Agriculture in Ante-Bellum Mississippi

Overview

Moore's objective study is arranged along chronological and topical lines and assesses the agricultural history of the whole state to the eve of the Civil War without romanticism. Moore offers an insightful history of Mississippi's transition from the soil-exhausting frontier agriculture of the early Natchez era to the largely self-sufficient, scientifically based, and highly profitable upland cotton farming that followed in the 1850s and 1860s. The work is distinguished in its thorough discussion of the ...
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Overview

Moore's objective study is arranged along chronological and topical lines and assesses the agricultural history of the whole state to the eve of the Civil War without romanticism. Moore offers an insightful history of Mississippi's transition from the soil-exhausting frontier agriculture of the early Natchez era to the largely self-sufficient, scientifically based, and highly profitable upland cotton farming that followed in the 1850s and 1860s. The work is distinguished in its thorough discussion of the development of cotton culture in the Natchez District as independent from the efforts of cotton planters along the Atlantic Coast, its exploration of antebellum cotton breeding techniques, and its analysis of the role of the 1837-49 economic depression as the impetus for agricultural renaissance that made cotton Mississippi's most profitable crop in the 1850s.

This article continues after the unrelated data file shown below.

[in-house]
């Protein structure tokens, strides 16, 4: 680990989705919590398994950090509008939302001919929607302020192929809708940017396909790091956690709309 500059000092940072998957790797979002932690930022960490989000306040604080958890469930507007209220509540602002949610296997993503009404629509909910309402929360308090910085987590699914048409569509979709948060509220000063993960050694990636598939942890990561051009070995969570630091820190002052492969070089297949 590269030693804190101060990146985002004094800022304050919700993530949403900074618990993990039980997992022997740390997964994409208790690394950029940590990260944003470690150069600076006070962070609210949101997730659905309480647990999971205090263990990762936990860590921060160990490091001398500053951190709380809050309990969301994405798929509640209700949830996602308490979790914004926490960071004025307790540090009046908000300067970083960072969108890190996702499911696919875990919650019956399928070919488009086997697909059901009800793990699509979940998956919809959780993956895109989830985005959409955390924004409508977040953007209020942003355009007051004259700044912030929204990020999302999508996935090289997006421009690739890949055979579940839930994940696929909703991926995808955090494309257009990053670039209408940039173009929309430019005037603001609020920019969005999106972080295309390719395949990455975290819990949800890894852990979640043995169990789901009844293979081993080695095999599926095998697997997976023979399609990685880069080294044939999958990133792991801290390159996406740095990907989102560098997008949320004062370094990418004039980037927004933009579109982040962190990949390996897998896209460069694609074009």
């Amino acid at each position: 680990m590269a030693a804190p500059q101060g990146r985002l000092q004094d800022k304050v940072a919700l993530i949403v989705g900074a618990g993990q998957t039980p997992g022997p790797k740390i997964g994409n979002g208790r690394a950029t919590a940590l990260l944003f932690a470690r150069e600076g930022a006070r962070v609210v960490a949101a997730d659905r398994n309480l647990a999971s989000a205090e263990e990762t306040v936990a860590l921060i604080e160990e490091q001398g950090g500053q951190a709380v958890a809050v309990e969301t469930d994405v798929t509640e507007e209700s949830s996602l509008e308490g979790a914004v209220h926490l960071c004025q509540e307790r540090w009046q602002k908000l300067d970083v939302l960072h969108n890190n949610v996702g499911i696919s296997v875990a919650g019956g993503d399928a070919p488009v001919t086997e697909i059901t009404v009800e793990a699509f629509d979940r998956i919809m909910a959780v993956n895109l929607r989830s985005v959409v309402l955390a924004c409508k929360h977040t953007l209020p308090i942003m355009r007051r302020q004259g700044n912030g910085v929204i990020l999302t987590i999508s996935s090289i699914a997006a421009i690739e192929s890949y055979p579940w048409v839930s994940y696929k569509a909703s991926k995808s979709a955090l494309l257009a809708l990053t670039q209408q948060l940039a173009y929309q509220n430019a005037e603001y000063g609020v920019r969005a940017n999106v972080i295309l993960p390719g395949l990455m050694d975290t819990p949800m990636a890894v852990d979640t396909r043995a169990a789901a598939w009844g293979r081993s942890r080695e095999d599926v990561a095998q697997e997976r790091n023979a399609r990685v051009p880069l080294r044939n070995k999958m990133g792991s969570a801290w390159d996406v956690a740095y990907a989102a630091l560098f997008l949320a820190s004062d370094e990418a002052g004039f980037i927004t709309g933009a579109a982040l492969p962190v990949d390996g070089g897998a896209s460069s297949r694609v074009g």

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Product Details

  • ISBN-13: 9781258426286
  • Publisher: Literary Licensing, LLC
  • Publication date: 7/14/2012
  • Pages: 268
  • Product dimensions: 6.00 (w) x 9.00 (h) x 0.63 (d)

Meet the Author


A native Mississippian, John Hebron Moore retired from the history department at Florida State University in 1993. He is the author of The Emergence of the Cotton Kingdom in the Old Southwest and Andrew Brown and Cypress Lumbering in the Old Southwest.


Douglas Helms is a historian with the Natural Resources Conservation Service, an agency of the U.S. Department of Agriculture. He is the author of Readings in the History of the Soil Conservation Service and of numerous articles on the cotton boll weevil.

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Table of Contents

Series Editors' Preface vii

Introduction ix

Preface to the First Edition 9

I Mississippi's Search for a Staple Crop 13

II Evolution of Petit Gulf Cotton 27

III The Formative Period of Agriculture 37

IV The 1837-1849 Depression and the Agricultural Reform Movement 69

V Livestock and Livestock Breeding 93

VI Corn, the Principal Food Crop 109

VII Minor Food Crops 123

VIII Mississippi Cotton Breeders 145

IX Cotton Production During the Depression 161

X Prosperity, Technological Progress and Secession 179

Notes 209

Bibliography 245

Index 259

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